It seems that every few years, IT settles down somewhat. While processors get ever faster, storage gets ever bigger, and bandwidth grows exponentially, the workloads these technologies support seem to stabilize to a certain degree. Not long ago, Windows Active Directory domain controllers required their own dedicated server for even small shops, while now they're almost an afterthought in terms of performance. Where Microsoft Exchange used to be the 800-pound gorilla in most organizations, it can now generally be relegated to a VM, or at least a middle-tier server. Even big apps like SAP can suddenly seem small in the face of hugely powerful, modern multicore CPUs.
With the huge gains in CPU performance, storage densities, and network bandwidth seen over the past two years, traditional pain points simply aren't nearly as painful anymore. So what happens now?
[ Intel's new Westmere-EP Xeon is a worthy successor to the amazing Nehalem. See "InfoWorld review: Intel's Westmere struts its stuff." ]
If history is any guide, what happens now is a surge of new software. Unfortunately, much of that will be corner-cutting bloat, but at least some of it will be innovative and useful code that actually takes advantage of the hardware performance gains.
For instance, take the AES-NI instructions introduced in the new Intel Westmere-EP chips. In my performance testing, AES-NI produced a 400 percent performance boost in AES encryption tasks, reducing the time required to encrypt an 851MB file from 13.5 seconds to 3 seconds. That's simply huge. That means that whole-disk encryption tools leveraging the new instructions can realistically encrypt large volumes without a significant performance penalty. Encrypting swap can become commonplace. Conducting high-volume, highly secure digital transactions will no longer require dedicated crypto offloads or boatloads of CPU time. This just might be the key that locks all of our doors.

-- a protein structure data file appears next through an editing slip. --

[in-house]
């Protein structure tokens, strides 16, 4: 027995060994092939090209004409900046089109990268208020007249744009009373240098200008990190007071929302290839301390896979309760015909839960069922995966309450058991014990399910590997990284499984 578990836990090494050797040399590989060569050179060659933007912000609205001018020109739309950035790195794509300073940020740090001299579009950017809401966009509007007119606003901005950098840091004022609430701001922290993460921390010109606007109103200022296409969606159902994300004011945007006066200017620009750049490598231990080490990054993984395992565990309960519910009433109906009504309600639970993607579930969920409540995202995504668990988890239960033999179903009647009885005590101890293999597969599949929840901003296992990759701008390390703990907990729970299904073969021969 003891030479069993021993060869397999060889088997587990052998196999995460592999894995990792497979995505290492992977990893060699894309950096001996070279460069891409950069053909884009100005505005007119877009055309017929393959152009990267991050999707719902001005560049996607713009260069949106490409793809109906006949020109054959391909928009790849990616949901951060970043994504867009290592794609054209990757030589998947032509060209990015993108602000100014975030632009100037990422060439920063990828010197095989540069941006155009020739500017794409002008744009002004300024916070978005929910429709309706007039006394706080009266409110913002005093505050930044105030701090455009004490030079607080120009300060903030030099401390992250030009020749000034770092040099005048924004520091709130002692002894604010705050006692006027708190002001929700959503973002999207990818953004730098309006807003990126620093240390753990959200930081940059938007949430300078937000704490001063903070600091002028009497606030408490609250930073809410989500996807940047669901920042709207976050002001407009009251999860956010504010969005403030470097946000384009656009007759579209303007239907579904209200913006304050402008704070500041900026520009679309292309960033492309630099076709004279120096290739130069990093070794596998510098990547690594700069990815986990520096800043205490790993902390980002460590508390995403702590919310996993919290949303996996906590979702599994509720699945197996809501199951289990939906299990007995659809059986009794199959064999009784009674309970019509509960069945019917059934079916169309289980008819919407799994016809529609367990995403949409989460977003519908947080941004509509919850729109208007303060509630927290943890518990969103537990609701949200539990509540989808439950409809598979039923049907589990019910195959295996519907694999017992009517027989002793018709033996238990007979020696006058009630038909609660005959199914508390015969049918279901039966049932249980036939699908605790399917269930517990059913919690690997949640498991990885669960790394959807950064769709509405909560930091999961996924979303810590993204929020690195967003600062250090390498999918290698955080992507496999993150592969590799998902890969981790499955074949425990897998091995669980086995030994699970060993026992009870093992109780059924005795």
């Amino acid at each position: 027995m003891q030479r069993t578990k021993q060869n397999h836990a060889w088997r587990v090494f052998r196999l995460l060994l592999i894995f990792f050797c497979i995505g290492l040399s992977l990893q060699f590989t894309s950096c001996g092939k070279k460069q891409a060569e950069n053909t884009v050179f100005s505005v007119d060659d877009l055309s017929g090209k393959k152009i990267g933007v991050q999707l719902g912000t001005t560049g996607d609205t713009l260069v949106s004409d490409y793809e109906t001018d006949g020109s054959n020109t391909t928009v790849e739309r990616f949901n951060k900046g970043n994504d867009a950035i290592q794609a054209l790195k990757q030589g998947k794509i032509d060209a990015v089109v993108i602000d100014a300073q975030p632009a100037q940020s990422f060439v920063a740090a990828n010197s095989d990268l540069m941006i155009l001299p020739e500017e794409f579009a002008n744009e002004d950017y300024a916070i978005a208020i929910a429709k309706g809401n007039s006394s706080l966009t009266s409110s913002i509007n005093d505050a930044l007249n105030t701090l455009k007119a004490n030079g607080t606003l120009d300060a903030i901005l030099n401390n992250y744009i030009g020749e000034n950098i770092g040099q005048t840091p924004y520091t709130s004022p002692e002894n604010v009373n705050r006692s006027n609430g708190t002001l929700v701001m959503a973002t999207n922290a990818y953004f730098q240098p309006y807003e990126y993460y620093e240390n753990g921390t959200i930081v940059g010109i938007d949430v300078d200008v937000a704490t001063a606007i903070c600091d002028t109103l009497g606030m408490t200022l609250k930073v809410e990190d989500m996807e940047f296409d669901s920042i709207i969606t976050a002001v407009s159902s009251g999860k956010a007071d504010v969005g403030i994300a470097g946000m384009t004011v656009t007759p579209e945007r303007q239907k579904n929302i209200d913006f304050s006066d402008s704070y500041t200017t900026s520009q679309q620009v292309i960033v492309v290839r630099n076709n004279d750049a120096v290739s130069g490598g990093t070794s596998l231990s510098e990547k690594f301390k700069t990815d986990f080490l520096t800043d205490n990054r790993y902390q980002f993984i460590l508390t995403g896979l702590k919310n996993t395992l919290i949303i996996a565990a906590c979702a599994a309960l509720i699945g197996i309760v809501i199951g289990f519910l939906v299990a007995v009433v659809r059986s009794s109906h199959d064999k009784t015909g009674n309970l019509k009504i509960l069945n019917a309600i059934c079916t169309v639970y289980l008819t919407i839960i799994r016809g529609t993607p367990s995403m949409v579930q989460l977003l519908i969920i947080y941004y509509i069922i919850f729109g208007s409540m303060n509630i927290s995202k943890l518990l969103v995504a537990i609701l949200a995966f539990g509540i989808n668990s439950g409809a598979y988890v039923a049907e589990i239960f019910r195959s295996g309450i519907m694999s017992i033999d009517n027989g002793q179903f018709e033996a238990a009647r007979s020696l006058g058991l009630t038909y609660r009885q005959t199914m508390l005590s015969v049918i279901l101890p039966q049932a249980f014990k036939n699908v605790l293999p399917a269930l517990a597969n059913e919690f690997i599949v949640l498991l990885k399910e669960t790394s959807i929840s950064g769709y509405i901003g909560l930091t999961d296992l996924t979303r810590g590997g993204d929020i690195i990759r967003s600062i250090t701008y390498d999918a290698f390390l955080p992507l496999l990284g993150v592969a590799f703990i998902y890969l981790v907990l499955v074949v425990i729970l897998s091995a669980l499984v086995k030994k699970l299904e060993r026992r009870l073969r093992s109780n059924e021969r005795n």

On the other hand, the ever-increasing core count of modern CPUs renders previously difficult software-only solutions quite attractive. Software RAID seemed like a significant performance hit not that long ago, requiring enough CPU cycles to threaten the core functions of the server. Now, it's not that big of a deal. Heck, why not dedicate a core just for that? You have at least three or five more.